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Bringing Sarangi to the world
Deepanjali B Sarkar
/photo.cms?msid=1885294 A passionate exponent of the instrument he calls closest to the human voice, sarangi maestro Kamal Sabri is determined to bring the sarangi on to the global music map. The charismatic artist spoke to Indiatimes about his efforts at creating compositions that are more of the world music genre, and of spreading the love of a music that has been unfairly labeled as mournful.
Your most recent album is a departure from past compositions.
The “Dance of the Desert” was released a month ago. For the very first time a five sarangi ensemble has been used in its compositions. I have deliberately tried to position the album as of the world music genre and have used folk melodies from the desert, both Indian and other influences. One track has darbouka, an Arabic percussion instrument, piano, keyboards and guitar. The album has a purely classical track such as the “Guru” and others which are more of a medley such as “Mirage” and the “Gypsies Song”.
You are keen to popularize the sarangi. Why do you think the sarangi has been a largely neglected form of art?
It is ironic that though the sarangi is used in most vocal compositions, to accompany the vocal artist, the instrument has not received its due. The fault could probably lie with us artists who are unable to market the versatility of the instrument. It is the only classical instrument that is capable of imitating the range of a human voice. I want to explore and promote the richness and variety the sarangi is capable of producing. It can beautifully capture so many moods, though most people associate it with someone’s demise! My albums contain compositions that are peppy and happy. I would say some of them are pretty much “chill out” music.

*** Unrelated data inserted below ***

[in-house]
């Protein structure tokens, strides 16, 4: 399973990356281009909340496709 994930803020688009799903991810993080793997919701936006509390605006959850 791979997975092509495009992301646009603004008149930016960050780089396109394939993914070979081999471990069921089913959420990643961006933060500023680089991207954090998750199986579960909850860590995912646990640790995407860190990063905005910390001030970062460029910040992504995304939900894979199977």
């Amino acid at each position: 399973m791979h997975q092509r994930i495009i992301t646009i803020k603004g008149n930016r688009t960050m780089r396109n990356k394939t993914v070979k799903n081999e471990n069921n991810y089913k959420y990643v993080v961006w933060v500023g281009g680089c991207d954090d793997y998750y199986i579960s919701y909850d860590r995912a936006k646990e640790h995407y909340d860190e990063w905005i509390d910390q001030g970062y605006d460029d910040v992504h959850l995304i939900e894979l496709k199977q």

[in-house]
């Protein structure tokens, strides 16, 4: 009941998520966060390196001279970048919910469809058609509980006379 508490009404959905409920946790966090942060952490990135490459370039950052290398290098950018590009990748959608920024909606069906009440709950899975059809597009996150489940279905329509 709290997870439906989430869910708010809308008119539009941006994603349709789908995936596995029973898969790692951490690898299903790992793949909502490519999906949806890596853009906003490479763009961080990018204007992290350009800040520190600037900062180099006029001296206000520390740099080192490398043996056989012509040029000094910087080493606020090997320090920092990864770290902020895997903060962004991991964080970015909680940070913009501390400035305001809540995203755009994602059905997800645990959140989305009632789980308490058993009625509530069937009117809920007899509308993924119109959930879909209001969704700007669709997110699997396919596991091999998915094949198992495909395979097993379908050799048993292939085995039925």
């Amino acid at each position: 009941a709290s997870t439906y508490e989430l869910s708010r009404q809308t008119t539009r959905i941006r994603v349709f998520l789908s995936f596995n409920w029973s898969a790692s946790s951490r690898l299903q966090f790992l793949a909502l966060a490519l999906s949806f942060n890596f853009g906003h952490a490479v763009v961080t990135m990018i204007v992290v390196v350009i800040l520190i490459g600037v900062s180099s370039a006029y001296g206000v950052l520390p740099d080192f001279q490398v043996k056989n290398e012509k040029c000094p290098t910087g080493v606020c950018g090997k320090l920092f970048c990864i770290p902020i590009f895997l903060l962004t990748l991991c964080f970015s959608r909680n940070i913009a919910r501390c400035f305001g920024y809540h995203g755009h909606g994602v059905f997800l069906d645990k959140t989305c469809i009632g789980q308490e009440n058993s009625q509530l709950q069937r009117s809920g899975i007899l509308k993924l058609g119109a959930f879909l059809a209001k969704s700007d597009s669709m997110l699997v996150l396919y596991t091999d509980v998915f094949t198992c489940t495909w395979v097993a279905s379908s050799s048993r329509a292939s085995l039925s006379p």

Tell us something about your film compositions.
I led a 100-string orchestra for a documentary on the Indian film industry called “Bollywood Boulevard”, made by Italian director Jan Michelin. I have also composed for Mel Gibson’s documentary on God. The film, “The Big Question” required certain devotional sounds that would capture the Indian spiritual tradition. In India, in the recent past, I played for the soundtrack of “Khamosh Pani”.
You trace your Gharana to the legendary Tansen?
Mian Tansen’s great grand son’s disciple’s descendant taught my ancestor Ustad Haji Mohammed Khan. I am the seventh generation in the Senia Gharana of Rampur, Moradabad and I am now training the eight generation.
What has been your experience with audiences globally?
I remember when I performed at Leon, France, the venue was packed. What was most satisfying for an artist was that the audience listened in rapt attention. No beeps of the mobile, no unnecessary rustling that is so typical of my Indian audiences. Even when I perform in the USA, I can feel their appreciation in the silence that accompanies my performance. In India, listeners get restless after a short while. Moreover abroad, unless it is fusion music, NRIs keep away from pure Indian classical music concerts.
As an exponent of sarangi music, what makes the sarangi so special?
Have you seen how the sarangi is held? It’s held close to your heart. Played sincerely, and with true devotion, it can bring forth the deepest human emotions. Listen carefully and you can hear your “dil ki awaaz” in the sarangi.

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